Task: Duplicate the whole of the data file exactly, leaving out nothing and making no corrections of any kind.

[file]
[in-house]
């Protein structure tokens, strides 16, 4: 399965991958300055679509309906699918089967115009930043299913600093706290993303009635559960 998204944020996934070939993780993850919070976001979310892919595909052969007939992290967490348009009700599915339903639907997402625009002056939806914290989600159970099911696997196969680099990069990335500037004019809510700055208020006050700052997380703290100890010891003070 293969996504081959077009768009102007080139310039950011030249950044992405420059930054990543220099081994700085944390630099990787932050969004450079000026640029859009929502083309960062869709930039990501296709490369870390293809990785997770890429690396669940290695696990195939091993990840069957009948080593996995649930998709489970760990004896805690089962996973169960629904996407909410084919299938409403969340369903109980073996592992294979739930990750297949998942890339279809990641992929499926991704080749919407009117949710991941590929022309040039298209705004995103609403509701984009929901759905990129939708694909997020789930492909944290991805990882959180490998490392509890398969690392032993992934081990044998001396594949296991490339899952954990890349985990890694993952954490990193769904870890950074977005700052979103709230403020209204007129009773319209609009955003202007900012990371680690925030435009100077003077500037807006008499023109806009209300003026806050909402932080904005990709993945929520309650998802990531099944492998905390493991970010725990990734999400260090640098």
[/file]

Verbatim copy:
[in-house]
């Protein structure tokens, strides 16, 4: 399965991958300055679509309906699918089967115009930043299913600093706290993303009635559960 998204944020996934070939993780993850919070976001979310892919595909052969007939992290967490348009009700599915339903639907997402625009002056939806914290989600159970099911696997196969680099990069990335500037004019809510700055208020006050700052997380703290100890010891003070 293969996504081959077009768009102007080139310039950011030249950044992405420059930054990543220099081994700085944390630099990787932050969004450079000026640029859009929502083309960062869709930039990501296709490369870390293809990785997770890429690396669940290695696990195939091993990840069957009948080593996995649930998709489970760990004896805690089962996973169960629904996407909410084919299938409403969340369903109980073996592992294979739930990750297949998942890339279809990641992929499926991704080749919407009117949710991941590929022309040039298209705004995103609403509701984009929901759905990129939708694909997020789930492909944290991805990882959180490998490392509890398969690392032993992934081990044998001396594949296991490339899952954990890349985990890694993952954490990193769904870890950074977005700052979103709230403020209204007129009773319209609009955003202007900012990371680690925030435009100077003077500037807006008499023109806009209300003026806050909402932080904005990709993945929520309650998802990531099944492998905390493991970010725990990734999400260090640098």